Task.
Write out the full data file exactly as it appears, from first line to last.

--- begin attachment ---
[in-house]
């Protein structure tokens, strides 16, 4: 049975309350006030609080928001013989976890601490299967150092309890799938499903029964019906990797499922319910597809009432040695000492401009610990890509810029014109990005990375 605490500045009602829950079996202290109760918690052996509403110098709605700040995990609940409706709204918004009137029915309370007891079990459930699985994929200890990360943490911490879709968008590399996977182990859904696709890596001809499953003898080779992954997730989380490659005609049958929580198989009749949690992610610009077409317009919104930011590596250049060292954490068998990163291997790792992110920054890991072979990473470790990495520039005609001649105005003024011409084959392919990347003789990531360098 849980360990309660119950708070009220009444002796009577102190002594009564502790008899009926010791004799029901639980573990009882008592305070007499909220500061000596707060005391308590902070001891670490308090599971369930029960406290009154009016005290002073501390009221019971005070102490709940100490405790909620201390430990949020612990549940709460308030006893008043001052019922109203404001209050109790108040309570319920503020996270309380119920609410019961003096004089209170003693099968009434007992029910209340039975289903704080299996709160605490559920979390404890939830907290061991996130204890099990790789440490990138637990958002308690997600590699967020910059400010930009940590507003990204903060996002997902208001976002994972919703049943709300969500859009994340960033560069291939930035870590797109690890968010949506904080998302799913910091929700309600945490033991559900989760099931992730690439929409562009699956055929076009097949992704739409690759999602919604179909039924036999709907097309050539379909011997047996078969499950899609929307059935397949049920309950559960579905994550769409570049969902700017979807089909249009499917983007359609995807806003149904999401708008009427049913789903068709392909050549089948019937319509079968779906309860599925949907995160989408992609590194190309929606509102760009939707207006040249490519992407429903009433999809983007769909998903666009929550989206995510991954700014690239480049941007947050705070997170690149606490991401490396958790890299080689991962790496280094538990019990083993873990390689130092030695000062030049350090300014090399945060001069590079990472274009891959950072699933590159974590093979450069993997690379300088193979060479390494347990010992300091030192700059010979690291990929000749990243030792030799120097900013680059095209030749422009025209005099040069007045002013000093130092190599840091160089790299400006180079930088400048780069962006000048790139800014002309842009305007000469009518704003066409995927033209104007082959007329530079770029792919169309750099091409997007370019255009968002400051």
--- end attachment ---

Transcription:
[in-house]
């Protein structure tokens, strides 16, 4: 049975309350006030609080928001013989976890601490299967150092309890799938499903029964019906990797499922319910597809009432040695000492401009610990890509810029014109990005990375 605490500045009602829950079996202290109760918690052996509403110098709605700040995990609940409706709204918004009137029915309370007891079990459930699985994929200890990360943490911490879709968008590399996977182990859904696709890596001809499953003898080779992954997730989380490659005609049958929580198989009749949690992610610009077409317009919104930011590596250049060292954490068998990163291997790792992110920054890991072979990473470790990495520039005609001649105005003024011409084959392919990347003789990531360098 849980360990309660119950708070009220009444002796009577102190002594009564502790008899009926010791004799029901639980573990009882008592305070007499909220500061000596707060005391308590902070001891670490308090599971369930029960406290009154009016005290002073501390009221019971005070102490709940100490405790909620201390430990949020612990549940709460308030006893008043001052019922109203404001209050109790108040309570319920503020996270309380119920609410019961003096004089209170003693099968009434007992029910209340039975289903704080299996709160605490559920979390404890939830907290061991996130204890099990790789440490990138637990958002308690997600590699967020910059400010930009940590507003990204903060996002997902208001976002994972919703049943709300969500859009994340960033560069291939930035870590797109690890968010949506904080998302799913910091929700309600945490033991559900989760099931992730690439929409562009699956055929076009097949992704739409690759999602919604179909039924036999709907097309050539379909011997047996078969499950899609929307059935397949049920309950559960579905994550769409570049969902700017979807089909249009499917983007359609995807806003149904999401708008009427049913789903068709392909050549089948019937319509079968779906309860599925949907995160989408992609590194190309929606509102760009939707207006040249490519992407429903009433999809983007769909998903666009929550989206995510991954700014690239480049941007947050705070997170690149606490991401490396958790890299080689991962790496280094538990019990083993873990390689130092030695000062030049350090300014090399945060001069590079990472274009891959950072699933590159974590093979450069993997690379300088193979060479390494347990010992300091030192700059010979690291990929000749990243030792030799120097900013680059095209030749422009025209005099040069007045002013000093130092190599840091160089790299400006180079930088400048780069962006000048790139800014002309842009305007000469009518704003066409995927033209104007082959007329530079770029792919169309750099091409997007370019255009968002400051």